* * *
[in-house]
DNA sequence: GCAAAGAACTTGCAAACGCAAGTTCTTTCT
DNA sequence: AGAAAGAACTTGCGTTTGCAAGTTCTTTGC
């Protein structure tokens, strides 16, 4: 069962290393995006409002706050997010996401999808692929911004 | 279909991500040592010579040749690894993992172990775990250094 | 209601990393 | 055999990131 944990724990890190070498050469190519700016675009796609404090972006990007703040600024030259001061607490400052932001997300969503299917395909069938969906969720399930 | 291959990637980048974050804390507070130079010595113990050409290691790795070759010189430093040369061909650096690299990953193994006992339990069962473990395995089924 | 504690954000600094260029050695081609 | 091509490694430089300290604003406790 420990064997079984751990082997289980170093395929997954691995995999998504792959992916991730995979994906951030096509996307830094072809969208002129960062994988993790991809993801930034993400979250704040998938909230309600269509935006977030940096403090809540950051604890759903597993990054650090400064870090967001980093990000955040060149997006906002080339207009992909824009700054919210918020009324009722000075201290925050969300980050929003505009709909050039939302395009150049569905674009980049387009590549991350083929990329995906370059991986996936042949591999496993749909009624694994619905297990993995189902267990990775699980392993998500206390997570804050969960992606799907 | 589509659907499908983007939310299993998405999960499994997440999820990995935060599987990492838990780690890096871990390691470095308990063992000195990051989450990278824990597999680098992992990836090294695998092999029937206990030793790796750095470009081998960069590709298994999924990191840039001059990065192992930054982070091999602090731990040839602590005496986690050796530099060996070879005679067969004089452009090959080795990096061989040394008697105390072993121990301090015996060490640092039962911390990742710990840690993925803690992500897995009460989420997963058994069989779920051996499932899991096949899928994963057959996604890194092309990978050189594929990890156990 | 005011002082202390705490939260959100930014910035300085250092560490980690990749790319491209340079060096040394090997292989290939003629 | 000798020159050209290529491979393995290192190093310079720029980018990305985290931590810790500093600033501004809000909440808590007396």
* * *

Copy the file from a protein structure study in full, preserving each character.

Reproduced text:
[in-house]
DNA sequence: GCAAAGAACTTGCAAACGCAAGTTCTTTCT
DNA sequence: AGAAAGAACTTGCGTTTGCAAGTTCTTTGC
């Protein structure tokens, strides 16, 4: 069962290393995006409002706050997010996401999808692929911004 | 279909991500040592010579040749690894993992172990775990250094 | 209601990393 | 055999990131 944990724990890190070498050469190519700016675009796609404090972006990007703040600024030259001061607490400052932001997300969503299917395909069938969906969720399930 | 291959990637980048974050804390507070130079010595113990050409290691790795070759010189430093040369061909650096690299990953193994006992339990069962473990395995089924 | 504690954000600094260029050695081609 | 091509490694430089300290604003406790 420990064997079984751990082997289980170093395929997954691995995999998504792959992916991730995979994906951030096509996307830094072809969208002129960062994988993790991809993801930034993400979250704040998938909230309600269509935006977030940096403090809540950051604890759903597993990054650090400064870090967001980093990000955040060149997006906002080339207009992909824009700054919210918020009324009722000075201290925050969300980050929003505009709909050039939302395009150049569905674009980049387009590549991350083929990329995906370059991986996936042949591999496993749909009624694994619905297990993995189902267990990775699980392993998500206390997570804050969960992606799907 | 589509659907499908983007939310299993998405999960499994997440999820990995935060599987990492838990780690890096871990390691470095308990063992000195990051989450990278824990597999680098992992990836090294695998092999029937206990030793790796750095470009081998960069590709298994999924990191840039001059990065192992930054982070091999602090731990040839602590005496986690050796530099060996070879005679067969004089452009090959080795990096061989040394008697105390072993121990301090015996060490640092039962911390990742710990840690993925803690992500897995009460989420997963058994069989779920051996499932899991096949899928994963057959996604890194092309990978050189594929990890156990 | 005011002082202390705490939260959100930014910035300085250092560490980690990749790319491209340079060096040394090997292989290939003629 | 000798020159050209290529491979393995290192190093310079720029980018990305985290931590810790500093600033501004809000909440808590007396």